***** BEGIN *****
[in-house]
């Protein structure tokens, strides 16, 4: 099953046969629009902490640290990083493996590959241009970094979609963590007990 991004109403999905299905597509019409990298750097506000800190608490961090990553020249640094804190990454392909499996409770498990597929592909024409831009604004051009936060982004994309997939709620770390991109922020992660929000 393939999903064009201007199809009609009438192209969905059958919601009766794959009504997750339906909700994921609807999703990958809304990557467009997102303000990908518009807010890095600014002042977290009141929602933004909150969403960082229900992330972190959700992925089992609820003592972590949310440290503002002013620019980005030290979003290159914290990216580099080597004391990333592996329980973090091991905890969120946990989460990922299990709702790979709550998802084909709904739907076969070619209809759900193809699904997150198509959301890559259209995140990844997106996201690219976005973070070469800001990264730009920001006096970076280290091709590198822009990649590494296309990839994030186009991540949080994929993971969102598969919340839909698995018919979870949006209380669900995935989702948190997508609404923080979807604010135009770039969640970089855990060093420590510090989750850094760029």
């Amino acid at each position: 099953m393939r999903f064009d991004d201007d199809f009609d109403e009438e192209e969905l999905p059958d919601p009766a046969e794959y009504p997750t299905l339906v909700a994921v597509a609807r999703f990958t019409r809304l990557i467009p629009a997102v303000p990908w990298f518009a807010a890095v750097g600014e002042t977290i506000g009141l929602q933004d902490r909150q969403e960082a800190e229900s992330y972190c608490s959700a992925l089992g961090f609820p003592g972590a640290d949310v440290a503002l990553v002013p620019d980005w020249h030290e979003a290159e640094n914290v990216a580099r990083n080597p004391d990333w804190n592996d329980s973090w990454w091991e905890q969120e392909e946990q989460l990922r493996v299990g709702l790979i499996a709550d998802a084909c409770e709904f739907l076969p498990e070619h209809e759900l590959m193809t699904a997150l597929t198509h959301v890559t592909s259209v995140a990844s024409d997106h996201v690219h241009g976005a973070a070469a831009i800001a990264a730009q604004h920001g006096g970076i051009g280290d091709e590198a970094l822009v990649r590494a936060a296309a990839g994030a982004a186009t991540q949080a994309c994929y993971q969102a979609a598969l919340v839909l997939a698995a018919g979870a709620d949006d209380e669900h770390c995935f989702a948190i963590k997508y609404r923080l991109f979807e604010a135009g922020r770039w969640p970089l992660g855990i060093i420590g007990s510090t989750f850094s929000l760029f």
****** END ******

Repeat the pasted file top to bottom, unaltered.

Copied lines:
[in-house]
């Protein structure tokens, strides 16, 4: 099953046969629009902490640290990083493996590959241009970094979609963590007990 991004109403999905299905597509019409990298750097506000800190608490961090990553020249640094804190990454392909499996409770498990597929592909024409831009604004051009936060982004994309997939709620770390991109922020992660929000 393939999903064009201007199809009609009438192209969905059958919601009766794959009504997750339906909700994921609807999703990958809304990557467009997102303000990908518009807010890095600014002042977290009141929602933004909150969403960082229900992330972190959700992925089992609820003592972590949310440290503002002013620019980005030290979003290159914290990216580099080597004391990333592996329980973090091991905890969120946990989460990922299990709702790979709550998802084909709904739907076969070619209809759900193809699904997150198509959301890559259209995140990844997106996201690219976005973070070469800001990264730009920001006096970076280290091709590198822009990649590494296309990839994030186009991540949080994929993971969102598969919340839909698995018919979870949006209380669900995935989702948190997508609404923080979807604010135009770039969640970089855990060093420590510090989750850094760029």
């Amino acid at each position: 099953m393939r999903f064009d991004d201007d199809f009609d109403e009438e192209e969905l999905p059958d919601p009766a046969e794959y009504p997750t299905l339906v909700a994921v597509a609807r999703f990958t019409r809304l990557i467009p629009a997102v303000p990908w990298f518009a807010a890095v750097g600014e002042t977290i506000g009141l929602q933004d902490r909150q969403e960082a800190e229900s992330y972190c608490s959700a992925l089992g961090f609820p003592g972590a640290d949310v440290a503002l990553v002013p620019d980005w020249h030290e979003a290159e640094n914290v990216a580099r990083n080597p004391d990333w804190n592996d329980s973090w990454w091991e905890q969120e392909e946990q989460l990922r493996v299990g709702l790979i499996a709550d998802a084909c409770e709904f739907l076969p498990e070619h209809e759900l590959m193809t699904a997150l597929t198509h959301v890559t592909s259209v995140a990844s024409d997106h996201v690219h241009g976005a973070a070469a831009i800001a990264a730009q604004h920001g006096g970076i051009g280290d091709e590198a970094l822009v990649r590494a936060a296309a990839g994030a982004a186009t991540q949080a994309c994929y993971q969102a979609a598969l919340v839909l997939a698995a018919g979870a709620d949006d209380e669900h770390c995935f989702a948190i963590k997508y609404r923080l991109f979807e604010a135009g922020r770039w969640p970089l992660g855990i060093i420590g007990s510090t989750f850094s929000l760029f």